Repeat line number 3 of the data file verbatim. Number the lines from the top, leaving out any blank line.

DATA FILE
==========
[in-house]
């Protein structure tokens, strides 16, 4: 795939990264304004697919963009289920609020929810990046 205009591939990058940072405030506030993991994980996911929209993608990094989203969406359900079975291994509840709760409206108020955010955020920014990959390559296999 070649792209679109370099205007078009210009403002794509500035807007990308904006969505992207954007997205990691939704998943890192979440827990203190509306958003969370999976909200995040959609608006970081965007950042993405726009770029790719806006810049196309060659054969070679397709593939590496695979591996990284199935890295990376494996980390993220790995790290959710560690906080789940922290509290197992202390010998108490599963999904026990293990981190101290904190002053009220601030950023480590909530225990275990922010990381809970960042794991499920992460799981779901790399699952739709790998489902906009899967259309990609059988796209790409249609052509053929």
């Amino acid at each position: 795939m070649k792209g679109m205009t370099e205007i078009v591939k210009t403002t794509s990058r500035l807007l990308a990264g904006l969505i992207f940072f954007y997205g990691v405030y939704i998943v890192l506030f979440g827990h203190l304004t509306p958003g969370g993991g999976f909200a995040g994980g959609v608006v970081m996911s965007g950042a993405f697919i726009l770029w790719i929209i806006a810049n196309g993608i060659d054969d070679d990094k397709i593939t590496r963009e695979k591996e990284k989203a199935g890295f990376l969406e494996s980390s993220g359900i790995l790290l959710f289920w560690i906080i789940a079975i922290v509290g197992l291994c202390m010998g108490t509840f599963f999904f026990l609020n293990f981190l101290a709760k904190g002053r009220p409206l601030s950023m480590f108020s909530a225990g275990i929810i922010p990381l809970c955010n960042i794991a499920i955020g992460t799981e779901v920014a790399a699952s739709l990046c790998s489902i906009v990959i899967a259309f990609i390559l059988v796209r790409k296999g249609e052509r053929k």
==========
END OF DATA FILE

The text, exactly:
């Amino acid at each position: 795939m070649k792209g679109m205009t370099e205007i078009v591939k210009t403002t794509s990058r500035l807007l990308a990264g904006l969505i992207f940072f954007y997205g990691v405030y939704i998943v890192l506030f979440g827990h203190l304004t509306p958003g969370g993991g999976f909200a995040g994980g959609v608006v970081m996911s965007g950042a993405f697919i726009l770029w790719i929209i806006a810049n196309g993608i060659d054969d070679d990094k397709i593939t590496r963009e695979k591996e990284k989203a199935g890295f990376l969406e494996s980390s993220g359900i790995l790290l959710f289920w560690i906080i789940a079975i922290v509290g197992l291994c202390m010998g108490t509840f599963f999904f026990l609020n293990f981190l101290a709760k904190g002053r009220p409206l601030s950023m480590f108020s909530a225990g275990i929810i922010p990381l809970c955010n960042i794991a499920i955020g992460t799981e779901v920014a790399a699952s739709l990046c790998s489902i906009v990959i899967a259309f990609i390559l059988v796209r790409k296999g249609e052509r053929k």